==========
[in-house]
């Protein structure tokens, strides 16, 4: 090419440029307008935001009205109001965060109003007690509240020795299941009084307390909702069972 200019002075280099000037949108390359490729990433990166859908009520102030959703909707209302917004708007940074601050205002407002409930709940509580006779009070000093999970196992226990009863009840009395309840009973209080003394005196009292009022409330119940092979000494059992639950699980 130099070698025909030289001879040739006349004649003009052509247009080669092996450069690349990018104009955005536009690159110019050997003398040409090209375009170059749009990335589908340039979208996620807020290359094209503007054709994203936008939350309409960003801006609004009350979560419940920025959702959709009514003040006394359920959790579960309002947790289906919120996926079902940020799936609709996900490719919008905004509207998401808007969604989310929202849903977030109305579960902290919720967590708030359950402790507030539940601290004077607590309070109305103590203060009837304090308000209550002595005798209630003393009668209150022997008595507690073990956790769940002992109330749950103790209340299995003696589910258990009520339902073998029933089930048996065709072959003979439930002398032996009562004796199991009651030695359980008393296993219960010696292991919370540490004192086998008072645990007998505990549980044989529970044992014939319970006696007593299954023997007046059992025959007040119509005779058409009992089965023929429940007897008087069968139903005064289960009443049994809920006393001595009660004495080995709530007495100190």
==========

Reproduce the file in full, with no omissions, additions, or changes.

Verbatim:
[in-house]
């Protein structure tokens, strides 16, 4: 090419440029307008935001009205109001965060109003007690509240020795299941009084307390909702069972 200019002075280099000037949108390359490729990433990166859908009520102030959703909707209302917004708007940074601050205002407002409930709940509580006779009070000093999970196992226990009863009840009395309840009973209080003394005196009292009022409330119940092979000494059992639950699980 130099070698025909030289001879040739006349004649003009052509247009080669092996450069690349990018104009955005536009690159110019050997003398040409090209375009170059749009990335589908340039979208996620807020290359094209503007054709994203936008939350309409960003801006609004009350979560419940920025959702959709009514003040006394359920959790579960309002947790289906919120996926079902940020799936609709996900490719919008905004509207998401808007969604989310929202849903977030109305579960902290919720967590708030359950402790507030539940601290004077607590309070109305103590203060009837304090308000209550002595005798209630003393009668209150022997008595507690073990956790769940002992109330749950103790209340299995003696589910258990009520339902073998029933089930048996065709072959003979439930002398032996009562004796199991009651030695359980008393296993219960010696292991919370540490004192086998008072645990007998505990549980044989529970044992014939319970006696007593299954023997007046059992025959007040119509005779058409009992089965023929429940007897008087069968139903005064289960009443049994809920006393001595009660004495080995709530007495100190």